Vintage grain sacks seem to be a big part of the French country look. People are using them to make pillows, purses, framed art, seat covers and many other projects. I do not have access to vintage grain sacks and if I did I don't think I would want to pay for them. I have seen a lot of DIY'ers making their own grain sacks by using graphics from the Graphic Fairy and fabric.
While cleaning up my garage I spotted a frame that I had purchased a few years back. This frame had a fun vintage like apple farm picture. It accidentally got left outside for quite some and the rain ruined the picture. I didn't want to throw the frame away because I thought maybe someday I would do something with it. When I saw it I thought the framed grain sack idea would be perfect. I do not have a before picture because I painted it before I remembered to take one. The frame was already a pretty Robin's Egg blue but I wanted it to be black, so I painted one layer of Old White Chalk Paint and over that I painted one layer of Graphite. I printed up this image from the Graphic Fairy:
If you click on the image it will take you to the Graphic Fairy and a towel project, which I hope to try out. I liked the look of the grain sacks that have the lines on them, so I taped up the drop cloth I was using to section off lines. I mixed a bit of Aubusson Blue, Versailles, and just a splash of Old White to make a greenish blue color. I then painted the lines waited for them to dry and got to work on the image. I had hoped to use a Freezer Paper transfer technique like this one: http://gardenberger.blogspot.com/2011/09/freezer-paper-transfer-tutorial.html but my printer is a laser printer. From what I have read, laser printers will not work ( I do have an old ink jet so I will dig that out for my future crafts). Instead I used a projector to project the image on to the drop cloth and painted the image using acrylic paint. This was tedious, and in the future I will back the fabric with spray adhesive and maybe cardboard to give it a hard surface to paint on. I didn't do this and the brush just didn't paint well. Learning as I go is becoming my motto! Once that was all dry I took a little bit of sandpaper to try and age it and then I stapled the cloth to the frame. This honestly was the hardest part, I could not for the life of me get it straight. So the image is a little wonky, which will drive me nuts. I will again in the future stabilize the material first, then paint. I have to say if it wasn't for the crookedness of the lines, I would be pleased with the outcome of this project. I will re-do it in the future, but not today! As always, I welcome helpful tips and tricks that you may have.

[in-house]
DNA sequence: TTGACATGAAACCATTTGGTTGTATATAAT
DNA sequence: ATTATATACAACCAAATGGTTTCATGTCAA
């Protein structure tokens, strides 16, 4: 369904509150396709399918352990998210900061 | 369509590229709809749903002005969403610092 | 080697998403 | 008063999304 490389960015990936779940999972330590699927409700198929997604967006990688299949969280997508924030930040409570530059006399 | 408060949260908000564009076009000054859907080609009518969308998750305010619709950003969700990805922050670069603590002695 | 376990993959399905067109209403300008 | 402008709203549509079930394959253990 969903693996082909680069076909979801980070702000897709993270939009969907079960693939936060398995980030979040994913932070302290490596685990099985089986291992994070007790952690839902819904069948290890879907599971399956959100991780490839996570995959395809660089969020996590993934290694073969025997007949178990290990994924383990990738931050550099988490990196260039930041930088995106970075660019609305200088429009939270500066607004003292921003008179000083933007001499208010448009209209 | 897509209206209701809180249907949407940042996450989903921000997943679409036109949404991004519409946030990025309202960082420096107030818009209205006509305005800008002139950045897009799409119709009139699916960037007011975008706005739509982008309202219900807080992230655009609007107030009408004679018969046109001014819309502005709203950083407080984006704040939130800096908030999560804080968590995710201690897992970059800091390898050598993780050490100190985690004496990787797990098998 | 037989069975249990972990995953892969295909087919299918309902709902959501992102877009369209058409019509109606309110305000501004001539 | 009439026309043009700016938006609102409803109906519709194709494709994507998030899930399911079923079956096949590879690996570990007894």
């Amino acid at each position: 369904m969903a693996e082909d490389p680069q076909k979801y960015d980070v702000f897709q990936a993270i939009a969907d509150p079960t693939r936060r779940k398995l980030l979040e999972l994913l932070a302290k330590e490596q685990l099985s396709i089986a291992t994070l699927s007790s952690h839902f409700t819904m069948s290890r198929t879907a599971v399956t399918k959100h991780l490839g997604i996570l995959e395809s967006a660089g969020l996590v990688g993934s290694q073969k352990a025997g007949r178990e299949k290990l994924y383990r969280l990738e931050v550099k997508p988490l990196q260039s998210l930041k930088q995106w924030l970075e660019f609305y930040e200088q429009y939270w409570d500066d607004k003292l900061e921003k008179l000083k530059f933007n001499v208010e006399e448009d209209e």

If there is any doubt how wonderful this could look here is some actual Grain Sack Eye Candy for you!